6. An engine control apparatus as defined in claim 1, wherein said engine control unit includes a cylinder discrimination process portion which discriminates individual cylinders on the basis of the signals of said crankangle sensor and said cam sensor, a cylinder learning control portion which learns a cylinder sequence discriminated by said cylinder discrimination process portion and which discriminates the individual cylinders on the basis of the learnt cylinder sequence, and means for clearing the learning when the engine revolution speed is lower than a predetermined revolution speed at which engine rotation is substantially stopped.

Description:

BACKGROUND OF THE INVENTION

1. Field of the Invention

This invention relates to an engine control apparatus wherein a cylinder discrimination control is performed on the basis of, for example, the crankangle signals of the crankshaft and the cam signals of the camshaft of an engine. More particularly, it relates to an engine control apparatus which prevents the stop of cranking at the time of start and any erroneous cylinder discrimination at restart, thereby to reliably restart an engine, and which protects a starter starting motor (starter).

2. Description of the Related Art

In general, in a vehicular engine, there has been known an engine control apparatus wherein, in order to optimally control fuel injections and ignition timings for a plurality of cylinders in correspondence with running conditions, individual sensors for generating the crankangle signals and cam signals of the engine are disposed, and the cylinders are discriminated, and a fuel injection control and an ignition timing control are performed, on the basis of the outputs of the sensors. Besides, in recent years, the engine control apparatus has come to adopt the larger number of teeth of a crankangle signal plate for the calculation of the crankangle of the engine in order to perform a faster and more delicate fuel control as well as ignition control. A cylinder discrimination control has become a higher degree and more complicated, and a very large number of control development man-hour has been expended on a control development concerning the cylinder discrimination.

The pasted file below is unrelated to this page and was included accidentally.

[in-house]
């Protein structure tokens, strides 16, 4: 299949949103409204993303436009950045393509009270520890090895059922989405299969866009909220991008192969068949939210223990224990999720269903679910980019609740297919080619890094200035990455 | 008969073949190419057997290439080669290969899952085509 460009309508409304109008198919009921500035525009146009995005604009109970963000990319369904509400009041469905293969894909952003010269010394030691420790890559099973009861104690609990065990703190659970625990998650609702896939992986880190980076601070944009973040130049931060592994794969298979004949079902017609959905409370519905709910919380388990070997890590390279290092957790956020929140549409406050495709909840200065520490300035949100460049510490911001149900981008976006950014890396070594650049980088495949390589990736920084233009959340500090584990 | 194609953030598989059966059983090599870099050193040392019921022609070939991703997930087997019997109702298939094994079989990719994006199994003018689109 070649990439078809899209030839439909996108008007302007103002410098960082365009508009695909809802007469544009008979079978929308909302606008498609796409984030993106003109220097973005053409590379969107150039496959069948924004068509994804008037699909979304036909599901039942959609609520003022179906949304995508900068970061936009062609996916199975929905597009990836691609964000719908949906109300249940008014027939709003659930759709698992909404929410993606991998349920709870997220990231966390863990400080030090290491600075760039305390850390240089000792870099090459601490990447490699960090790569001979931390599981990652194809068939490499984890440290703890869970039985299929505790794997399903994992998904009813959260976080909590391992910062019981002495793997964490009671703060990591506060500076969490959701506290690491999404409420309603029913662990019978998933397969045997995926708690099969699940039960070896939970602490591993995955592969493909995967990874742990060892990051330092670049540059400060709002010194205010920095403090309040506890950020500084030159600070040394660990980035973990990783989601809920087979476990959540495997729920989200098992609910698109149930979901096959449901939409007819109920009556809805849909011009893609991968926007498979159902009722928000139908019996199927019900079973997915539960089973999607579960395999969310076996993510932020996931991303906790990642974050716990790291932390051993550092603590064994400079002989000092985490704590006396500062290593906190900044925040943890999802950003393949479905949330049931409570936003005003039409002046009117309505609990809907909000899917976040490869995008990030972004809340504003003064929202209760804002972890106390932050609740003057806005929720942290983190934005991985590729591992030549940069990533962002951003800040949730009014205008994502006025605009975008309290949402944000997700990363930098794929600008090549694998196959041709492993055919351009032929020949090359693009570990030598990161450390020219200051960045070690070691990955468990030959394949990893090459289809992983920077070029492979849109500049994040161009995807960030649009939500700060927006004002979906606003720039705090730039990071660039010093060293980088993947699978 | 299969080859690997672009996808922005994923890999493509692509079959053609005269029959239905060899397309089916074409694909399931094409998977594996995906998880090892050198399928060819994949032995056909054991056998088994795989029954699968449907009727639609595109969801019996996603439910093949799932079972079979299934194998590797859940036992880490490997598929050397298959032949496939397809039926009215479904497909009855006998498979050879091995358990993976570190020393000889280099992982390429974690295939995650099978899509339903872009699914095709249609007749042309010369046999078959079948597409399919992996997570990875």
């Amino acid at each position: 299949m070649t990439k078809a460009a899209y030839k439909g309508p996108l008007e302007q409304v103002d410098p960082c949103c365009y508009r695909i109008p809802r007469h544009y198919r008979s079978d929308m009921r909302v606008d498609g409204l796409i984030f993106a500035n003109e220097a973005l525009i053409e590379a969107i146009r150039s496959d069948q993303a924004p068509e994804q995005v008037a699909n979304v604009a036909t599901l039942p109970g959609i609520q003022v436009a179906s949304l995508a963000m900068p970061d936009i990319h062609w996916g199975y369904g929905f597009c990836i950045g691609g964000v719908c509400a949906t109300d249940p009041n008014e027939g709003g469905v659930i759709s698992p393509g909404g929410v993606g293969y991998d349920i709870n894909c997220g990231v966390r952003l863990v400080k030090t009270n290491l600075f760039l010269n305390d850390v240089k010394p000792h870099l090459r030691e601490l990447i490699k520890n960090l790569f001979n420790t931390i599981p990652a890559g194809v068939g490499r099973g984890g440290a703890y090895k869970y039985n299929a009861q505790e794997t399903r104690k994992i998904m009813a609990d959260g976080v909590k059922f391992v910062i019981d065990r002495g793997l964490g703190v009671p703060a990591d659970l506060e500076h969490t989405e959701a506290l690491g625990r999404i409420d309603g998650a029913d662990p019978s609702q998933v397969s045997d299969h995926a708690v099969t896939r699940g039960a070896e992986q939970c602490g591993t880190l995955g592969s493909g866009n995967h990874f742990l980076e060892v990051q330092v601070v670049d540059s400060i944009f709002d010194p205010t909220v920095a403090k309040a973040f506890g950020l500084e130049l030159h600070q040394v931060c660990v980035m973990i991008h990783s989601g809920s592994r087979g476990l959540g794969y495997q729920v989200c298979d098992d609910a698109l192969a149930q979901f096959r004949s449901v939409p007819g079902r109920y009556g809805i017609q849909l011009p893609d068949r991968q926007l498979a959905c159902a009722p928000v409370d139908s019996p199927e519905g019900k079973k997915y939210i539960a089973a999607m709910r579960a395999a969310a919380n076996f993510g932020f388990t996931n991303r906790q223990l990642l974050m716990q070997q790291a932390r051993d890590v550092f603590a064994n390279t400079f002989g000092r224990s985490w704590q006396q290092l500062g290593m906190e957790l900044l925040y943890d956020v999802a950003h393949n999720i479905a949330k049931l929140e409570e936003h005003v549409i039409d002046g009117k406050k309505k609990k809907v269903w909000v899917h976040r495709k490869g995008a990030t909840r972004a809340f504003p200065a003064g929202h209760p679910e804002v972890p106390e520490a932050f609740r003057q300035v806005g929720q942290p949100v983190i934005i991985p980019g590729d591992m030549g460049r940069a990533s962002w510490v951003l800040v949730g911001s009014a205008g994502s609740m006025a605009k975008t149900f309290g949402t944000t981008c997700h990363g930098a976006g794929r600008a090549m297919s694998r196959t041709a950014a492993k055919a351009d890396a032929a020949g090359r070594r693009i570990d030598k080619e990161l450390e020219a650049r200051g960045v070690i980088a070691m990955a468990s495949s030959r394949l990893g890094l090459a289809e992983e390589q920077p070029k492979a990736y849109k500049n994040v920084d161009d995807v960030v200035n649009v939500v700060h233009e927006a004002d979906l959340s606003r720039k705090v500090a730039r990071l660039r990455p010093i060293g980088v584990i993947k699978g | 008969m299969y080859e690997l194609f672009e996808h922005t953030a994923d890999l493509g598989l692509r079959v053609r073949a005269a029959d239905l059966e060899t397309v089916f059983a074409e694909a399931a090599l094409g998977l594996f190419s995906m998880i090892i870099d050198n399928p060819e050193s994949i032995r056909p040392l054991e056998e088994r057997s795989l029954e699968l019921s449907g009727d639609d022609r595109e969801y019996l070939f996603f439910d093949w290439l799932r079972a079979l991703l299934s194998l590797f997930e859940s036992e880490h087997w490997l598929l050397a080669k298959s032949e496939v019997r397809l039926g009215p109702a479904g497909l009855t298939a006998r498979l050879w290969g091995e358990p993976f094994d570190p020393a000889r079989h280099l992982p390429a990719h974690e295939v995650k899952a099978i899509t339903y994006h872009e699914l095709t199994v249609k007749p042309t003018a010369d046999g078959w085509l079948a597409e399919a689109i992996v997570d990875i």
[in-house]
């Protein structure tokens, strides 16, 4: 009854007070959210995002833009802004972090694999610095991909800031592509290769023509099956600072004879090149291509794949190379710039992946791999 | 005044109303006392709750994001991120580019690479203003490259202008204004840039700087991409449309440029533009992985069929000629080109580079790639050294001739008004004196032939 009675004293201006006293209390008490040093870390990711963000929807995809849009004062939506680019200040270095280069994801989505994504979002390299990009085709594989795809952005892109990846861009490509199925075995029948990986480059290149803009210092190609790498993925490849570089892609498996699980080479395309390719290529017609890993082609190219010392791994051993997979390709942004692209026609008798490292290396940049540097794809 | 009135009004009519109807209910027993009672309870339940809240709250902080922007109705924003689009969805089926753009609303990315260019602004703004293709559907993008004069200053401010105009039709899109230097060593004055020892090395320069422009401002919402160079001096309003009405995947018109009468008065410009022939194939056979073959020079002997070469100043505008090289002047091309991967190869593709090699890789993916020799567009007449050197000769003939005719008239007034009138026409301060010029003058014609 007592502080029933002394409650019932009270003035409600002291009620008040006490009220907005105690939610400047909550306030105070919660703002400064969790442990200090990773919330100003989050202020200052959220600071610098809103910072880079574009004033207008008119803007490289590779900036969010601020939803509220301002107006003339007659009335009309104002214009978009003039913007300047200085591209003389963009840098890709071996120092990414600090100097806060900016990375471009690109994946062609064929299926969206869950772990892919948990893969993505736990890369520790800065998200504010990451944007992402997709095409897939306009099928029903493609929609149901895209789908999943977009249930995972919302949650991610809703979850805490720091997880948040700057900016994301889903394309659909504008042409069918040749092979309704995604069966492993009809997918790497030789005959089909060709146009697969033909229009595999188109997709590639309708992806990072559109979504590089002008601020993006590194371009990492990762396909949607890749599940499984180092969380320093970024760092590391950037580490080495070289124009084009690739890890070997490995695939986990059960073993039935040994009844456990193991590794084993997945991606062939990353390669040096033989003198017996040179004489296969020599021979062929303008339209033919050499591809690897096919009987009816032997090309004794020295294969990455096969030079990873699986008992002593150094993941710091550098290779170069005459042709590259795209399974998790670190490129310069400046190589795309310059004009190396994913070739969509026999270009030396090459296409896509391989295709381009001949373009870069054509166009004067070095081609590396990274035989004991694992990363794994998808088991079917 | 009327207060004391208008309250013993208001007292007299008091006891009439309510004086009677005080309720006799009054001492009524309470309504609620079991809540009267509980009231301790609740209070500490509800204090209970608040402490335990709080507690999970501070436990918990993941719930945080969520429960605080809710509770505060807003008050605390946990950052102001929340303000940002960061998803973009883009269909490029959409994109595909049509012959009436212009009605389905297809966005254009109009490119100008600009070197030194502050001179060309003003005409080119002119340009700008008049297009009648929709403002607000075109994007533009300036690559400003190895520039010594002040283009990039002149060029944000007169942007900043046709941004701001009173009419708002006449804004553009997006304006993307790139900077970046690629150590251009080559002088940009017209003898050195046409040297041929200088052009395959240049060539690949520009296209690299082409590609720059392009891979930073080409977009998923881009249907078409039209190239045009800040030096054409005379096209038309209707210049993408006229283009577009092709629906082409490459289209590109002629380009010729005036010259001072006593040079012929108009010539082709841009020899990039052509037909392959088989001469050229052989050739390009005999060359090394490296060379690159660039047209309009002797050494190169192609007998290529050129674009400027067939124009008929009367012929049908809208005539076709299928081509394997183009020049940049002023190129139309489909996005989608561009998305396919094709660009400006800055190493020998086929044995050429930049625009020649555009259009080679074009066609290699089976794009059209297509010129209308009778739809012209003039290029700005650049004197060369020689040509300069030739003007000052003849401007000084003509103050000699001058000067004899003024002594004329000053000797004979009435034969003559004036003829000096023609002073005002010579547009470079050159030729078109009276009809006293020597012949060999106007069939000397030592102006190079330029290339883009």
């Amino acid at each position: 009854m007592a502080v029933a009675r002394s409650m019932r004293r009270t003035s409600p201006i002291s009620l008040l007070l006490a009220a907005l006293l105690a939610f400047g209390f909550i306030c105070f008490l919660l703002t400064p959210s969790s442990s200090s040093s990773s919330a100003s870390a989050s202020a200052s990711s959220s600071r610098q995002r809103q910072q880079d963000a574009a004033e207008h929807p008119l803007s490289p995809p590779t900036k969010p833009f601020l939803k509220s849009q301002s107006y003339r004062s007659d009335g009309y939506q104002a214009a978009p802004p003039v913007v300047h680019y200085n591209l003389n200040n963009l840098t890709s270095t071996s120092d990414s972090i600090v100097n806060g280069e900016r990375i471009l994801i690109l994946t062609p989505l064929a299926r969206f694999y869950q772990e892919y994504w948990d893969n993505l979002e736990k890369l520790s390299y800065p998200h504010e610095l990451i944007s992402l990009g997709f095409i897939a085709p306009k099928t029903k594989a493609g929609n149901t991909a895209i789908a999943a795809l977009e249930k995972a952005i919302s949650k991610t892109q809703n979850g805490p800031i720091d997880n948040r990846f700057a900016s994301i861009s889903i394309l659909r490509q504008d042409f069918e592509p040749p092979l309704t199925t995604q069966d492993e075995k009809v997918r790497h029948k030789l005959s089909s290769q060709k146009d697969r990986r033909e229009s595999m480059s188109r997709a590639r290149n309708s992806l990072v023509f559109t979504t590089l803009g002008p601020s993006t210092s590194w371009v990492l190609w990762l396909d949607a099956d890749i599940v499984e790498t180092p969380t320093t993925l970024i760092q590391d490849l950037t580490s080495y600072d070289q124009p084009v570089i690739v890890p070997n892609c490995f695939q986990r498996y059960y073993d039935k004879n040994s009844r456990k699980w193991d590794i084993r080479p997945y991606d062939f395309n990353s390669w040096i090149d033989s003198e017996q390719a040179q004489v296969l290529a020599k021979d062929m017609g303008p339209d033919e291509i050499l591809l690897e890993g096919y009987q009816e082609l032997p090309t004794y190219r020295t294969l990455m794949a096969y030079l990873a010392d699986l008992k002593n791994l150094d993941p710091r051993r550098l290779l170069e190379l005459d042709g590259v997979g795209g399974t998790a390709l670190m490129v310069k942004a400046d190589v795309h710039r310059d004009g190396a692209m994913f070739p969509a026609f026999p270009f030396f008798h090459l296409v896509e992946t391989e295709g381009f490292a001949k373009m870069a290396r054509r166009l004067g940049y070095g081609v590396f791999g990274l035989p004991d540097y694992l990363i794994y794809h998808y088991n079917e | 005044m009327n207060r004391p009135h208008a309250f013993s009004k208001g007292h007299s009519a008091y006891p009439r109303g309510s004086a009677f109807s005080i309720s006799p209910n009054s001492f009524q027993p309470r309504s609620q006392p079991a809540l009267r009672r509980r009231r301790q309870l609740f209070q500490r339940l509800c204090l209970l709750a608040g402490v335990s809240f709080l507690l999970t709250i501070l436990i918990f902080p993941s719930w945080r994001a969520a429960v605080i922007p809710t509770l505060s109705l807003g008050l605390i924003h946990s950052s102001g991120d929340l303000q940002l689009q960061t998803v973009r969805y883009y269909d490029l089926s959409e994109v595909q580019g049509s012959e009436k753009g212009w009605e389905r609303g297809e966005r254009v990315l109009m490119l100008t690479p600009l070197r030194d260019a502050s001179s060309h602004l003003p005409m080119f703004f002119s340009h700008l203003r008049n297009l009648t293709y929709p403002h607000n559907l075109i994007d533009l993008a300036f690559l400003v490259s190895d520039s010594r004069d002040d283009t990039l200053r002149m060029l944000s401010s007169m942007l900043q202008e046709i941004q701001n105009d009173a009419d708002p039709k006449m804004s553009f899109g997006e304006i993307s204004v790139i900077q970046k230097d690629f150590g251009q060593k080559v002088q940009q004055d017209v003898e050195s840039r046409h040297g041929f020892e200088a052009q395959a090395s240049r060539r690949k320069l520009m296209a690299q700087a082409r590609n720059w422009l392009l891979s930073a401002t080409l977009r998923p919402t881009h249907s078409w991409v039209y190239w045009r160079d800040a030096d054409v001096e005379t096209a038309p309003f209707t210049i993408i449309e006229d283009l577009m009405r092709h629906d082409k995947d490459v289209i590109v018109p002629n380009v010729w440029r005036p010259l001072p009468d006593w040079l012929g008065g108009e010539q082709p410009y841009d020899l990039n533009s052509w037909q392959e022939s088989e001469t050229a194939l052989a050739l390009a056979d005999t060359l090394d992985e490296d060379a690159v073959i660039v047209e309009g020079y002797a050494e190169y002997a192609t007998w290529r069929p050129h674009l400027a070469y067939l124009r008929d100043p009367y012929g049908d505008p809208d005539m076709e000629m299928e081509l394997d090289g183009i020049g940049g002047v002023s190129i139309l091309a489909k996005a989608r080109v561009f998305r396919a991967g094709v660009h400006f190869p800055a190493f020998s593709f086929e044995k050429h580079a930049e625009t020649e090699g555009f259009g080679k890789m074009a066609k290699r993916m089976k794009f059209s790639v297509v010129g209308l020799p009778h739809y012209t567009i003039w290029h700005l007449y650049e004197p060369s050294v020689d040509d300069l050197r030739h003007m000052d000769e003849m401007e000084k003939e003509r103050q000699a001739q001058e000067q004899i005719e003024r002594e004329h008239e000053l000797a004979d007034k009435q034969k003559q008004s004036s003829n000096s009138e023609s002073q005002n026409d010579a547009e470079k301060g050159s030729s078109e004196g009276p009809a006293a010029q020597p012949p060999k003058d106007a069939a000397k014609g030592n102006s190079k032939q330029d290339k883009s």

In starting the engine, a starting motor (hereinbelow, also termed “starter”) for driving the engine as uses a battery as a power source is employed in order to bring the engine into a complete explosion.

The starter consists of a pinion which meshes with a ring gear fixed to a crankshaft, and a motor portion which feeds a rotating force to the pinion. Incidentally, a starting motor relay for ON/OFF-controlling power feed to the motor is disposed.

During cranking at the engine start, the starter is driven, whereby the engine starts rotating, and an engine control unit (hereinbelow, also termed “ECU”) performs the cylinder discrimination. In this regard, the driver of a vehicle erroneously turns OFF a starter switch rarely. Further, at low temperatures, it is sometimes the case that a reliable combustion is not attained, and that the so-called “complete explosion” is not reached even when the starter is driven for a while, so the engine stops due to starter-OFF.

More specifically, when a piston fails to ascend to a compression top dead center due to the starter-OFF during a compression stroke, it descends immediately before the top dead center, and the engine causes a reverse rotation and then stops.